When it comes to virtual fundraising ideas for schools, selling school swag through an online store is an easy winner. It's also a good way to give your district more publicity and increase enrollment if you embed your logo within the designs.
On the front end, you'll need to create stylish swag with the help of a designer. After all, you'll be able to sell more sweatshirts and hats if they look fashionable. Consider involving your students in the process by showing them preliminary designs for feedback. You can even encourage your artistic students to create designs for consideration.
To reduce costs, you may be able to partner with a local screen-printing shop or clothing distributor to get a discount on clothes — or even receive the items as a donation. This can not only reduce upfront costs but increase revenue because you didn’t have to first purchase the merchandise before selling.
Now that you have your swag, create an online store where you can post the items. Take good pictures of your merchandise. You may even ask students to model it. You’ll also need to determine if you'll cover costs such as shipping or consider having parent volunteers available at the school during designated times for donors to pick up their items.
While some fundraising campaigns have a clear start and stop time, you don't have to do that with an online store. In fact, you can incorporate swag into many online fundraising for schools initiatives. You just need to make sure it's stocked and the items are updated so you can fulfill the orders.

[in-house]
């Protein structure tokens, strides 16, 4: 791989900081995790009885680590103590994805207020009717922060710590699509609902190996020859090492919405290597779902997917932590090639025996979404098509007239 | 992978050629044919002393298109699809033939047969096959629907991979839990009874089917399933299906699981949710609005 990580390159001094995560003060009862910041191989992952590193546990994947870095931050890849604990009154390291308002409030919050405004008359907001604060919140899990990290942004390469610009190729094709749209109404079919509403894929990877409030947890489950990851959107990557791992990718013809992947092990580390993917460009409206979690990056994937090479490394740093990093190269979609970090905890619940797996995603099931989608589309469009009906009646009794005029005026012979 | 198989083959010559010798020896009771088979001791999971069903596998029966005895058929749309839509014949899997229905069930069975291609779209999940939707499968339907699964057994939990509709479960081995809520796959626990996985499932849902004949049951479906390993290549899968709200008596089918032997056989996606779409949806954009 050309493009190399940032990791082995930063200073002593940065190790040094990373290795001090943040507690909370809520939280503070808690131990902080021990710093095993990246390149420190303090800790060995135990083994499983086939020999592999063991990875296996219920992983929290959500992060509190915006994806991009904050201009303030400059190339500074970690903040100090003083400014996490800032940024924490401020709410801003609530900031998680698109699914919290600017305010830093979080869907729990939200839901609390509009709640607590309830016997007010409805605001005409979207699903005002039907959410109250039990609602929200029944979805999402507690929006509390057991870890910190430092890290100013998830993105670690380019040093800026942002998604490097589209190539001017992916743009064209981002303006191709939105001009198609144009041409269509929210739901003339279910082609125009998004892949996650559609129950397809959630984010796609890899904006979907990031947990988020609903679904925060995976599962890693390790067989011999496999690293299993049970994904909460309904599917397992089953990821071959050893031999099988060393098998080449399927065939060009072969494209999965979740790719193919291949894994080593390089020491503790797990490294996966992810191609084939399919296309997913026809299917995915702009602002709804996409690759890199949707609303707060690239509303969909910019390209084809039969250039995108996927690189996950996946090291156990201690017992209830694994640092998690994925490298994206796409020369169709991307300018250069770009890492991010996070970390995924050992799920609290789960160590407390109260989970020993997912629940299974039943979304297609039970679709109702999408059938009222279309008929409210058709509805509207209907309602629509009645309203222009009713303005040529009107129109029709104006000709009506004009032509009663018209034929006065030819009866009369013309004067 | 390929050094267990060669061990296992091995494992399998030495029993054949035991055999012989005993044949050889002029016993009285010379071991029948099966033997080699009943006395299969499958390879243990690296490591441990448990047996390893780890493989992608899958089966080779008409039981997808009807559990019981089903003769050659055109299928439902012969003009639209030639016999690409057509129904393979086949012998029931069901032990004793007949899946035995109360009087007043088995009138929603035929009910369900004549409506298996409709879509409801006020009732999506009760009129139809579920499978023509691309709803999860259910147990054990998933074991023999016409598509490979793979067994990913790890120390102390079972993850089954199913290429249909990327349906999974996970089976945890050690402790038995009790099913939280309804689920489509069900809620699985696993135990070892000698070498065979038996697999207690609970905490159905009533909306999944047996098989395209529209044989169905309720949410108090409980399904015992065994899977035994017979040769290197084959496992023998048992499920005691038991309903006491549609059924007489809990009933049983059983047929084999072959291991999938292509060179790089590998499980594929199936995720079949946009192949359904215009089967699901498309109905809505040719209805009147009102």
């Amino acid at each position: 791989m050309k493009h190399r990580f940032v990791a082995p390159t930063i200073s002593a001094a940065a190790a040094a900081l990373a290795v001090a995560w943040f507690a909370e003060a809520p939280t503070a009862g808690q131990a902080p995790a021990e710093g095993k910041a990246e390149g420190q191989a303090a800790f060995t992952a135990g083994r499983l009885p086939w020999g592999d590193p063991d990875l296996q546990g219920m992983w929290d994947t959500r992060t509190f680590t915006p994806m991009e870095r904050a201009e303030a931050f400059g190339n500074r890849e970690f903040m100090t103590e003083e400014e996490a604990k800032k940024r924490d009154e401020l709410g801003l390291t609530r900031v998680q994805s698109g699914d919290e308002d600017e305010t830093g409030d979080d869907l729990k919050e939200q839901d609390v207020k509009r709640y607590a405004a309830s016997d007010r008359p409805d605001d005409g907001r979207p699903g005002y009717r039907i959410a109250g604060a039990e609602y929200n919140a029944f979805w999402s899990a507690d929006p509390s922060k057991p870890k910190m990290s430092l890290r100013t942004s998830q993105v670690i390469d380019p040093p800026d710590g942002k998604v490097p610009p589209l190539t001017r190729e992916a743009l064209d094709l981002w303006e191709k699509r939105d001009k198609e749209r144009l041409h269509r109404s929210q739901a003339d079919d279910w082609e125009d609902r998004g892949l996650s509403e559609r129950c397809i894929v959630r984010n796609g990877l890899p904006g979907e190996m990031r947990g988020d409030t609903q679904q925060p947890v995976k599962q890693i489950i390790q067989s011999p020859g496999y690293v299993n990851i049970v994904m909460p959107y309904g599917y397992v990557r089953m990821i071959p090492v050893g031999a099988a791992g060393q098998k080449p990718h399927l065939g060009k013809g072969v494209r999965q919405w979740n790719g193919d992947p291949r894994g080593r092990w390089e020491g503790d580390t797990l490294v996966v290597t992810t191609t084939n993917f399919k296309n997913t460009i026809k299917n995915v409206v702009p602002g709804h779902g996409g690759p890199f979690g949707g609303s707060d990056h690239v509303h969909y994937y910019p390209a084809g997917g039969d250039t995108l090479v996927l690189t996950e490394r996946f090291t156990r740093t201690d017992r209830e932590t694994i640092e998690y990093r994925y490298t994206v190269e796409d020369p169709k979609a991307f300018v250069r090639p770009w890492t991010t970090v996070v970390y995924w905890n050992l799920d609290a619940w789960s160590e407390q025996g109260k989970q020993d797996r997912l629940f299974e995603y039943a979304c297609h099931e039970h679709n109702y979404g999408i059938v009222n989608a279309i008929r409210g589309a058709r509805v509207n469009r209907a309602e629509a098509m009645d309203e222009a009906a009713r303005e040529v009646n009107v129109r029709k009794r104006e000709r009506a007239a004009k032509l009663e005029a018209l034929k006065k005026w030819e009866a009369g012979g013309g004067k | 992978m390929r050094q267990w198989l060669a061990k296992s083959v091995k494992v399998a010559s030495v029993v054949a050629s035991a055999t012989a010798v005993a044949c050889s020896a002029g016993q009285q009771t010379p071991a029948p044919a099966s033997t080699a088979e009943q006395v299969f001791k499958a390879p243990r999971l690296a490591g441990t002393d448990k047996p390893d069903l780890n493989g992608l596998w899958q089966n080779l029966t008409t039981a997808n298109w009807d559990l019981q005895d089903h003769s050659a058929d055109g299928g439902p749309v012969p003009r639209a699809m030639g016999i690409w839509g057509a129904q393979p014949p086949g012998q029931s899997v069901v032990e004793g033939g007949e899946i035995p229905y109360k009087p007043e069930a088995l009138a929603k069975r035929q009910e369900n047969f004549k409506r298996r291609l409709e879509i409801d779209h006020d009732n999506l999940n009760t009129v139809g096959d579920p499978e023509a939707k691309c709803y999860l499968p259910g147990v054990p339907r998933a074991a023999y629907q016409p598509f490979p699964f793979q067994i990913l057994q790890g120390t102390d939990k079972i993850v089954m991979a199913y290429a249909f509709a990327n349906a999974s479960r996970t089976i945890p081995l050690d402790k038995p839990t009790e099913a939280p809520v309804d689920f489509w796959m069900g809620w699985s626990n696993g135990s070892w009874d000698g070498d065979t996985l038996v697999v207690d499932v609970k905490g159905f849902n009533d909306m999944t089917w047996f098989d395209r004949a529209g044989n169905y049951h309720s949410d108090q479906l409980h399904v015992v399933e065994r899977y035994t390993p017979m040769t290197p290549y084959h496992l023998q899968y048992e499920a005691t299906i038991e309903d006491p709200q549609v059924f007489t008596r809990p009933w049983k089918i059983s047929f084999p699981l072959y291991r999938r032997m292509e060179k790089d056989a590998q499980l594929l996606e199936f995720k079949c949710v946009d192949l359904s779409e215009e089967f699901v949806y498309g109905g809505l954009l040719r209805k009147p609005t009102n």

8. Punish the Principal
A great way to generate buzz for a school fundraising event is to involve your school's principal. And you'll garner even more interest if your principal is willing to subject themself to a little embarrassment for a good cause.
You don't need to punish your school's principal in the worst sense of the word. But a little good-natured fun, like a pie in the face or dip in the dunk tank, can bring in the donations. Set up a scenario where your principal will agree to shave his head and beard if you hit a predetermined donation target. As another option, subject your school's leader to a public sliming if you get enough donations.
Choose a funny activity that will excite your students — and make sure your principal agrees to it. Set up a donation page that's easy to link to on social media, school announcements and newsletters. Then tease the potential event. Post video clips from your principal so students' families and community members can start to donate.
9. Host a Virtual Game Night
Traditionally in-person events like game nights can translate well to an online format. If you're looking for fun and easy fundraising ideas, turn to a virtual game night to mix family fun and donations. You can have participants join individually or in teams. Know that you won't need to deal with overhead costs as long as you have access to a video conferencing platform.
For an easy option, go with a trivia night or virtual form of Pictionary. While you can let people join for free, you can make the night more special — and score more financial help — by charging a fee for reservations. This also can help you know how many people to expect and assemble teams, if necessary.
Choose a host to guide participants through the game and keep the atmosphere lively. Take breaks between rounds to offer content related to your financial needs so that participants are inclined to donate. Provide clickable links on-screen and conclude the game night with a prize for the winner.
10. Do an Email Blitz for Online Fundraising for Schools
One of the easier fundraising ideas is to use an email campaign. You won't need to invest in programming, prizes or other time-intensive processes, but you will need to be careful with how you craft your emails to appeal to a diverse audience.